Things I Wish I Had Learned in School

Here’s a list of subjects of professional relevance I wish I had invested more time in as a starry eyed youngster.

Presentation skills. Perhaps you are like me: more naturally drawn towards building things, and would rather someone else explain what it is and what it does. I don’t have that luxury. I have to explain, train, or convince colleagues, clients, or partners every day: formally and informally, conceptual and practical, by phone, Skype, and in person. I’ve had a lot of practice these five years, but boy would it have helped for me to have come out of school more prepared. My experience as a teaching assistant in graduate school was extremely helpful; I recommend all graduate students sign up to do classroom teaching if they can. Even so, formal training would have helped. Presenting is tough. You need to meet your audience where they are, with your demeanor and content, while staying on message and being yourself.

Statistics. I half-assedly audited a couple of stats classes in grad school but never really took it seriously. Big mistake! Who knew at the time (the early seventeenth century) that we would see not one but two revolutions in statistics: the mainstreaming of Bayesian statistics and the emergence of analytics as a discipline. These days, if you know stats and can code you can write your own ticket. Even as a journalist.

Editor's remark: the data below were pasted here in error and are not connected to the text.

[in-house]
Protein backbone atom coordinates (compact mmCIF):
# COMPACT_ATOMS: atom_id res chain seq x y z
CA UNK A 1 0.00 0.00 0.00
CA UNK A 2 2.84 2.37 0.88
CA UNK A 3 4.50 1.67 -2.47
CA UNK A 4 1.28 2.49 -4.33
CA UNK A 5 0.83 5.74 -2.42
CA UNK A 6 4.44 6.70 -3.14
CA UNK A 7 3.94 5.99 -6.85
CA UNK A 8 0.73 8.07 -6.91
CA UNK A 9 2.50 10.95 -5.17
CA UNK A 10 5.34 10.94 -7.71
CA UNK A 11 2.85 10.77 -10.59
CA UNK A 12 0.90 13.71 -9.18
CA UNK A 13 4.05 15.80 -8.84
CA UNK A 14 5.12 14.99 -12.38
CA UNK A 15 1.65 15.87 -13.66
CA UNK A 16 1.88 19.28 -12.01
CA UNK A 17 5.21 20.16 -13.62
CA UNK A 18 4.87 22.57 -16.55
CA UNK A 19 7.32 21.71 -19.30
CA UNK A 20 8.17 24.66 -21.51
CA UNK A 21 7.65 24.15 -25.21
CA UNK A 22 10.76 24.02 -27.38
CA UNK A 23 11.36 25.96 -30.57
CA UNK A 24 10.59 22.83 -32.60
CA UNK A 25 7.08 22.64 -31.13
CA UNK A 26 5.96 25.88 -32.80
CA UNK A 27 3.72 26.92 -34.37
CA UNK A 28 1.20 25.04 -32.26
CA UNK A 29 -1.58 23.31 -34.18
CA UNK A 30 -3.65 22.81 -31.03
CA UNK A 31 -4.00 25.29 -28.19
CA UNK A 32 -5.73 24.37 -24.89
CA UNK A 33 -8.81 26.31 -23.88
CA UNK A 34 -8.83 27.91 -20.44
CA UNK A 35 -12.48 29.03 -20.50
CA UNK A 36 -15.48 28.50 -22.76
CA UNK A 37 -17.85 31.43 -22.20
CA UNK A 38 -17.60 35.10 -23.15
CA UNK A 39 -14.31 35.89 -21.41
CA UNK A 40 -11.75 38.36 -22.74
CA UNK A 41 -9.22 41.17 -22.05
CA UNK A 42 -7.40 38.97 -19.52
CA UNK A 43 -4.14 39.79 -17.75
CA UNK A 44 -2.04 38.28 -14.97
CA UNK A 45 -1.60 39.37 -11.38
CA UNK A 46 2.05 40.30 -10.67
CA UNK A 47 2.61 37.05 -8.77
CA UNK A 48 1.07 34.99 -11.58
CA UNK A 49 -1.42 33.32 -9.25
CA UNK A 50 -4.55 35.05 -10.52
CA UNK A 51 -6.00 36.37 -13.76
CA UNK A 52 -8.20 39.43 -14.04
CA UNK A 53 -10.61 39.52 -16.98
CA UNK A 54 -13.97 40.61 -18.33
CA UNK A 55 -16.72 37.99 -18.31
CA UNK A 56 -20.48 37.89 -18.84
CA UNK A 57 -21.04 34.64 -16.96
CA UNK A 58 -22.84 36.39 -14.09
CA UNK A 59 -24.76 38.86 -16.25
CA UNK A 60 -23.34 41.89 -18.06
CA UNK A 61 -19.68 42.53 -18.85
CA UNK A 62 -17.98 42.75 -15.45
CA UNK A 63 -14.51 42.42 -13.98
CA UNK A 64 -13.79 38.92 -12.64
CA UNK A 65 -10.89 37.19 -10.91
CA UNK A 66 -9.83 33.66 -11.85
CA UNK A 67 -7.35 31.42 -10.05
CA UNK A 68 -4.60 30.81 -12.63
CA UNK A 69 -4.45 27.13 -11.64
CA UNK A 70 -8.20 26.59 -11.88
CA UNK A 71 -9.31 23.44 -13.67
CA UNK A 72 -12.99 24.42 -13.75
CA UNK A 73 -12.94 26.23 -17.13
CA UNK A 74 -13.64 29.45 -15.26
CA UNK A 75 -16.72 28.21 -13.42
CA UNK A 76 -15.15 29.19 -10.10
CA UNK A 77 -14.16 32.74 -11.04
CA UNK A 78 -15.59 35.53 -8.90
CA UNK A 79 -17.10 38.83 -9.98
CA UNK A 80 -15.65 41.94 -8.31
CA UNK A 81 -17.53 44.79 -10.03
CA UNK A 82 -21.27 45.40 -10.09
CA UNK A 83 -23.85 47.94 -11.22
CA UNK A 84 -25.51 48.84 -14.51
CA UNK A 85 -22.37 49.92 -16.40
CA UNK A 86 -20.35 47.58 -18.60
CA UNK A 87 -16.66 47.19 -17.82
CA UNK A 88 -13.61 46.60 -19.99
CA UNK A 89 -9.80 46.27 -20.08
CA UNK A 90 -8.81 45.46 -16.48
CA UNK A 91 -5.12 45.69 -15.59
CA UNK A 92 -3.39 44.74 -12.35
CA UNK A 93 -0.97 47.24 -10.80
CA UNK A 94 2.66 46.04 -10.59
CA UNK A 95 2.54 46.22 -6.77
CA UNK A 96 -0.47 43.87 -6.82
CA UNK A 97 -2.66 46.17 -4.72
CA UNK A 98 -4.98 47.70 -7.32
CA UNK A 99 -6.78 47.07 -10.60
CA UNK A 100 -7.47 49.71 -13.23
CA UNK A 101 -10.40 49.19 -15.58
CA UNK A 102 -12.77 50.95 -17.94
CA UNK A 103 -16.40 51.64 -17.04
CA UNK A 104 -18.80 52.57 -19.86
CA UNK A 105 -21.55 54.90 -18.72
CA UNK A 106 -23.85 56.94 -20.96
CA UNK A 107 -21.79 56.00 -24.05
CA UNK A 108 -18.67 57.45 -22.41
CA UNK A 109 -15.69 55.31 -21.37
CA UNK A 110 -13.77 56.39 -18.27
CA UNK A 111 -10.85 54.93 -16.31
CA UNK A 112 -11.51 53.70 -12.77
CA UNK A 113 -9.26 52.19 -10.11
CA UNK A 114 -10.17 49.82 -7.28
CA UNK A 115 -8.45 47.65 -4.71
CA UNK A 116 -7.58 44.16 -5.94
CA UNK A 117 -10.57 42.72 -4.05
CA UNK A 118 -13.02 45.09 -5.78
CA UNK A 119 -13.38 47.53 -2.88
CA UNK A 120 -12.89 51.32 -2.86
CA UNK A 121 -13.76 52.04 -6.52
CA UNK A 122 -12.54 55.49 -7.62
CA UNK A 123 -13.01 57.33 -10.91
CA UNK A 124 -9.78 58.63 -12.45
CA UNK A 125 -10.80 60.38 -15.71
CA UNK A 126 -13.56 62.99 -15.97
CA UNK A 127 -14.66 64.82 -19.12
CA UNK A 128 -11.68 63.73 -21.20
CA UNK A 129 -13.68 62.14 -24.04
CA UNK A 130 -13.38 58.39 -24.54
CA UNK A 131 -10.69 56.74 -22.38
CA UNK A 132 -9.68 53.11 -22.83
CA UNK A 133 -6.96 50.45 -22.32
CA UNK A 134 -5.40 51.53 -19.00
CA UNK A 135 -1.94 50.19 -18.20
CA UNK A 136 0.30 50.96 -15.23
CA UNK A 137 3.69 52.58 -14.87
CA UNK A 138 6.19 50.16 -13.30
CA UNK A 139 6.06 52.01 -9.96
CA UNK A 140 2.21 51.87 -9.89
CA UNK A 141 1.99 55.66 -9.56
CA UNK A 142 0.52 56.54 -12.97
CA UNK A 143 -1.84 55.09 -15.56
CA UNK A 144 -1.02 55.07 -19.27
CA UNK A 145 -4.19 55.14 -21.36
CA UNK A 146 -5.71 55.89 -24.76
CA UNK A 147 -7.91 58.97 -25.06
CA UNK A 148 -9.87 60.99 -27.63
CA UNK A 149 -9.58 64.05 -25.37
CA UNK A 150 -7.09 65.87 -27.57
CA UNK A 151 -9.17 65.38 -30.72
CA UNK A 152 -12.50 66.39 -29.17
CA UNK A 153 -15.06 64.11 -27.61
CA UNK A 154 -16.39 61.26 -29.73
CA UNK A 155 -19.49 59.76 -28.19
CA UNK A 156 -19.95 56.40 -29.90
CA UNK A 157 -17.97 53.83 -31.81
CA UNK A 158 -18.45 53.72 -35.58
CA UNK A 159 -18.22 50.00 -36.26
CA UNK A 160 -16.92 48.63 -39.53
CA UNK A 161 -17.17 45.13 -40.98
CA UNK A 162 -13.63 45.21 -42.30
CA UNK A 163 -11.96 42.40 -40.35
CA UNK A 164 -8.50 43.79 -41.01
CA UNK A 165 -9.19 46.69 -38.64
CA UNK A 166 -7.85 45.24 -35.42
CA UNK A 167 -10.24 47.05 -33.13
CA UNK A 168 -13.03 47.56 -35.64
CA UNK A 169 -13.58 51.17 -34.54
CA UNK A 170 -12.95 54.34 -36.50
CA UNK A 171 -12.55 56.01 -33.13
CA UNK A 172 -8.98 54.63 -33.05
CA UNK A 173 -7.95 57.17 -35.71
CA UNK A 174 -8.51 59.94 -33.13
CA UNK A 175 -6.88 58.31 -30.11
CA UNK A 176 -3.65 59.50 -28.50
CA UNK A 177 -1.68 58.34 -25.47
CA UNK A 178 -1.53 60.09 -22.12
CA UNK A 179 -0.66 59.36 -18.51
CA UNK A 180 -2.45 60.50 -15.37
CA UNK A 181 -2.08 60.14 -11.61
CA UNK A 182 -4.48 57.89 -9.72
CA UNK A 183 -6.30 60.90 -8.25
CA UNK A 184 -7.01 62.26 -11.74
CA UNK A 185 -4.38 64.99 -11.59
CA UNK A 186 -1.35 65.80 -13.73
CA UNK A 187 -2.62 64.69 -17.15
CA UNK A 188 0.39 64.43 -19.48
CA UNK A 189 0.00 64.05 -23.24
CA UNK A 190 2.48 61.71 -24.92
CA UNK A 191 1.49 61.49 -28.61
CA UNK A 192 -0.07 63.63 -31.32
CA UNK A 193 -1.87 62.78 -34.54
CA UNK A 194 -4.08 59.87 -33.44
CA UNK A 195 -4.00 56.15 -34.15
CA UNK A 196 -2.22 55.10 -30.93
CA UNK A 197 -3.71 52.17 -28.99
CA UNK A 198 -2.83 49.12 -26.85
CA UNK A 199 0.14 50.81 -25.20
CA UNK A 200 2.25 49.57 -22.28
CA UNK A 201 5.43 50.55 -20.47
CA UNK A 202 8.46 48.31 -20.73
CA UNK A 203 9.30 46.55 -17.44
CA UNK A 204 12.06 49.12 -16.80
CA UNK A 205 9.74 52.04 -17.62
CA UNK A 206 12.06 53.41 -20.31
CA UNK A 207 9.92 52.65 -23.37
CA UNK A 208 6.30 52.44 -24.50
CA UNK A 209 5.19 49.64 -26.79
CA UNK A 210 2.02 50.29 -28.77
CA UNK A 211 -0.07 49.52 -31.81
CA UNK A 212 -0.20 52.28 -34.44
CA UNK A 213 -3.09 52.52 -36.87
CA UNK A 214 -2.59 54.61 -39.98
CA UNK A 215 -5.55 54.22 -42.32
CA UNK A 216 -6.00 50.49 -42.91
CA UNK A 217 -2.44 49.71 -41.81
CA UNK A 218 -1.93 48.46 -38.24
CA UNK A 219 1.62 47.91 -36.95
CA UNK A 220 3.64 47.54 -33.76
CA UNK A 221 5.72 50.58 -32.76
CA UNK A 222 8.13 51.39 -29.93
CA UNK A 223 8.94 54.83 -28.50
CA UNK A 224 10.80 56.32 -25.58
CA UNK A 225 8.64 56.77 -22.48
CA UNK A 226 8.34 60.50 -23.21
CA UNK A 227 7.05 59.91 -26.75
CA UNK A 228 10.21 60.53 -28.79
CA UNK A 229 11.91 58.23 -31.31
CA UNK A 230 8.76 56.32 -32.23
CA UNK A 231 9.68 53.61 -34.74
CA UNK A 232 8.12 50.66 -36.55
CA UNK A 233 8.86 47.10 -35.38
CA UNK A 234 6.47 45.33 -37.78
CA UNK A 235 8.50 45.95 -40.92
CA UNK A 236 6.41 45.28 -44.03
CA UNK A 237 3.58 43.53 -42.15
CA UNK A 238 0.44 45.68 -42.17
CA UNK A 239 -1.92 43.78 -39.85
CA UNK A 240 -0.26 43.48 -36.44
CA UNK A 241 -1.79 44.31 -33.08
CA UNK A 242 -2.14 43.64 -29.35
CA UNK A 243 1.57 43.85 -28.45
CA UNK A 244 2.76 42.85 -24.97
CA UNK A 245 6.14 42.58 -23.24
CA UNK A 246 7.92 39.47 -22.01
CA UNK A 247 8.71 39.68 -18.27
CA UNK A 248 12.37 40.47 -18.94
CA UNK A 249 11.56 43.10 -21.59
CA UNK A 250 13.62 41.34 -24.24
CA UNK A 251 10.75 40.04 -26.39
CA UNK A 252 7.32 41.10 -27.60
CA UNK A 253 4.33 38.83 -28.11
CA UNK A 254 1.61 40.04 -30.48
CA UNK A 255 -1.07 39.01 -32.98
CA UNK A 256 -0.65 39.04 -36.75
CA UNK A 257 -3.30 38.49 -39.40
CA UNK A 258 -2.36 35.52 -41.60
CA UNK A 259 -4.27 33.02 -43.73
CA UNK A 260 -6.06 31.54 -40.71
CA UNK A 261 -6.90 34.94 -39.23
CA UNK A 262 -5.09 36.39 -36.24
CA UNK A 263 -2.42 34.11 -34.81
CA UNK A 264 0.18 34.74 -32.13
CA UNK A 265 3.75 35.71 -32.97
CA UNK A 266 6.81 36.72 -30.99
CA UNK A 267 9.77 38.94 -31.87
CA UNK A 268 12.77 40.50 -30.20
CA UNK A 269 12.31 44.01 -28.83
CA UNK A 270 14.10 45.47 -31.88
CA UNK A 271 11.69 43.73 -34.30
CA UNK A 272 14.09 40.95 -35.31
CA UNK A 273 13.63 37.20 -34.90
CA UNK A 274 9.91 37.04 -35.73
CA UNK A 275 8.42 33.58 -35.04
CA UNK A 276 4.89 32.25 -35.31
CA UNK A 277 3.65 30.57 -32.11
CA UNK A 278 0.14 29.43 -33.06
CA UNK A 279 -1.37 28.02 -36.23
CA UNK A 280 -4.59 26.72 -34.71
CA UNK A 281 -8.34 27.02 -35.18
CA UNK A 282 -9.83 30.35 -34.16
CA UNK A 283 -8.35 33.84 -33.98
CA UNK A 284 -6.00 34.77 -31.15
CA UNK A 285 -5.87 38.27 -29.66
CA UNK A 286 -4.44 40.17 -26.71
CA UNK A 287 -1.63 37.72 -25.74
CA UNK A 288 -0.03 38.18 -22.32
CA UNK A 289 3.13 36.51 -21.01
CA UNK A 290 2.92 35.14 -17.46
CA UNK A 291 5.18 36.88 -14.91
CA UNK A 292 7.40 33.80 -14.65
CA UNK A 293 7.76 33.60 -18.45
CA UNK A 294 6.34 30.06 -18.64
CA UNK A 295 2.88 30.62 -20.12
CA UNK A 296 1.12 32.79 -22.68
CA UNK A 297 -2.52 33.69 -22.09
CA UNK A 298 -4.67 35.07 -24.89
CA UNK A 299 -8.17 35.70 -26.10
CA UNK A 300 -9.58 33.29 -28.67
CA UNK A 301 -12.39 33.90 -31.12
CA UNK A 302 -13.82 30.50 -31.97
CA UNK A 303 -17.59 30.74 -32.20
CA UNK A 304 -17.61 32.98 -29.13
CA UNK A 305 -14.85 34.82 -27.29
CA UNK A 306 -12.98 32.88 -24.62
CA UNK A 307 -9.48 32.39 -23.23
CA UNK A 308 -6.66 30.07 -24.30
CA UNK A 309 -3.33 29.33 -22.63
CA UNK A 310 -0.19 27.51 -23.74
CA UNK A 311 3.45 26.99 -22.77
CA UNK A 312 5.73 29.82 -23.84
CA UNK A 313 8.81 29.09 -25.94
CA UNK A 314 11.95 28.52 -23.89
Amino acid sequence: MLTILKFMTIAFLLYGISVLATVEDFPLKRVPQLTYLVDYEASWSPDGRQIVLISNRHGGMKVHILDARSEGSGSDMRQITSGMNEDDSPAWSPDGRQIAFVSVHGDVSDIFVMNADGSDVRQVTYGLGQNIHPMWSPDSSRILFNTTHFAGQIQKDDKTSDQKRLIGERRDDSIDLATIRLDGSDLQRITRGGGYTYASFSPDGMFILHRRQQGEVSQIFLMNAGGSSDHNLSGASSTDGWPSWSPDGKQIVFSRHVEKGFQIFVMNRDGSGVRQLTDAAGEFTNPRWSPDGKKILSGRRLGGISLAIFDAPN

Writing. I had the good fortune to attend the University of Iowa, which has the best writing program in the country, but I didn’t fully take advantage of it. Blogging has helped to compensate a little, but I don’t write frequently enough, and when I do it is the material is often hastily thrown together. The sad thing is that few notice. Standards are low, so it is easy to get away with being a poor writer in technical disciplines. I would stand to gain little materially by improving my writing, yet writing appears on my list because it is a pleasurable activity.

Graphic design. Look at that Wikipedia definition: “the art of communication, stylizing, and problem-solving through the use of type, space and image.” Who wouldn’t want to do that? Notice that I didn’t say web design: too limiting and too focused on technology. Type/space/image problems have come up again and again in my professional life, and I find that the time I’ve spent paying heed to these concerns has always paid off. Well executed graphic design is a joy to create and a wonder to behold.

Author: natebrix

Follow me on twitter at @natebrix.

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